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The British in France: Visitors and Residents since the Revolution

Countless British visit France each year and over 100,000 live there permanently, successors to generations of their countrymen. This book, starting with the brief and poignant Peace of Amiens, 1801-1803, studies who they were - ranging from businessmen and artisans to rentiers, invalids and tourists - where they went and the reasons why. While some went for fun, to Paris 'where the social arts are carried to perfection' or to Monte Carlo, Biarritz or Deauville, the invalids favoured the Pyrenees or Savoy, making Pau the 'ville anglaise'. Bordeaux was an example of another town where the British attained great influence because of the wine trade.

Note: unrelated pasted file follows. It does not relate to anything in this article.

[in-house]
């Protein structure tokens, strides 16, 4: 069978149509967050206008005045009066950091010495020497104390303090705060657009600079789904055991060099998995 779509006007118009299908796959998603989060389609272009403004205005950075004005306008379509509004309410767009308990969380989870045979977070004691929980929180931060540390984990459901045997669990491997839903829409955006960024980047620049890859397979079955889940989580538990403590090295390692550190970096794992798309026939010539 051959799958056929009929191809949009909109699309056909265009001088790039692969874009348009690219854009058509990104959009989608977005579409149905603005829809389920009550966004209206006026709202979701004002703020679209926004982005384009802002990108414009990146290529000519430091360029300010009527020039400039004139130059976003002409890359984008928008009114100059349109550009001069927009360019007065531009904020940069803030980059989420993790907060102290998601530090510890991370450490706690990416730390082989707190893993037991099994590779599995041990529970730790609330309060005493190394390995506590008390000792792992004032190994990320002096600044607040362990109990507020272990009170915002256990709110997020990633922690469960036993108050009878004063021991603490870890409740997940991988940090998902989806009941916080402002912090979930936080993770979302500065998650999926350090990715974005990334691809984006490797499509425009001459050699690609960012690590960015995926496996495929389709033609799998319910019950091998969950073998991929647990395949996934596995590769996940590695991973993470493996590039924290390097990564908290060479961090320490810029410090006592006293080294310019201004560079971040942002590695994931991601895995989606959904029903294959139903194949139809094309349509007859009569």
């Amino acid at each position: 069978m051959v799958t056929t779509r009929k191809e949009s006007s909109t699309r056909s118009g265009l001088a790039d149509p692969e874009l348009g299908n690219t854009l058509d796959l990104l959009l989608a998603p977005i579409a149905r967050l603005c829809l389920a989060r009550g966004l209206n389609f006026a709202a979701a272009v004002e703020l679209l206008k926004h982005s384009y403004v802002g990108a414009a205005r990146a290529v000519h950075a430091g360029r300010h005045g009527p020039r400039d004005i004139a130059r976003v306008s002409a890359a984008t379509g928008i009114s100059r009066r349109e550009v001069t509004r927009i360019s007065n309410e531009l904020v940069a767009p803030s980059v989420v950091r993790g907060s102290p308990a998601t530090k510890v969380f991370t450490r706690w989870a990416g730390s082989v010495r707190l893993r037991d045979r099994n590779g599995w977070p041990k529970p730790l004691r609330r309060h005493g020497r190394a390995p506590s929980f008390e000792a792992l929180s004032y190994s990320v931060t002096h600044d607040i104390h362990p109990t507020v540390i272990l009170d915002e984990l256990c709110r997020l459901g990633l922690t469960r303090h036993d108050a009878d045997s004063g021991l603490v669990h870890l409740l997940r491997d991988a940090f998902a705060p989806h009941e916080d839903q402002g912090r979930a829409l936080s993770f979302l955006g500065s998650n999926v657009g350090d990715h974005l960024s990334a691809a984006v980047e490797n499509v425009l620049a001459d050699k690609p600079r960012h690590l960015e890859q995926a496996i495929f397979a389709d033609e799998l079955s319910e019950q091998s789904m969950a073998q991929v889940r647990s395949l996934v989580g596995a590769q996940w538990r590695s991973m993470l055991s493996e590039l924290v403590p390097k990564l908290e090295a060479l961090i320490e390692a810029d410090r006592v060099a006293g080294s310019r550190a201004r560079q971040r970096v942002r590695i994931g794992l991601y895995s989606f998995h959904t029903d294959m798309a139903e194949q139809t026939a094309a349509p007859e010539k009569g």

Many also settled in France to save money. The Channel Coast becoming popular with those who fled creditors or disgrace at home (Beau Brummell and Oscar Wilde are examples of this group). Food, architecture and the arts more generally attracted many, as did the climate of the Riviera.

The revolutions in travel brought about by railways, motoring and aircraft provide a constant theme. Looking at the cultural, economic and social comparisons of the businessmen, artisans, rentiers, invalids and tourists, Peter Thorold tells a fascinating story of the changing relationship with our ancient neighbour.


‘Thorold’s learned, lively and eminently readable book.’

The Spectator

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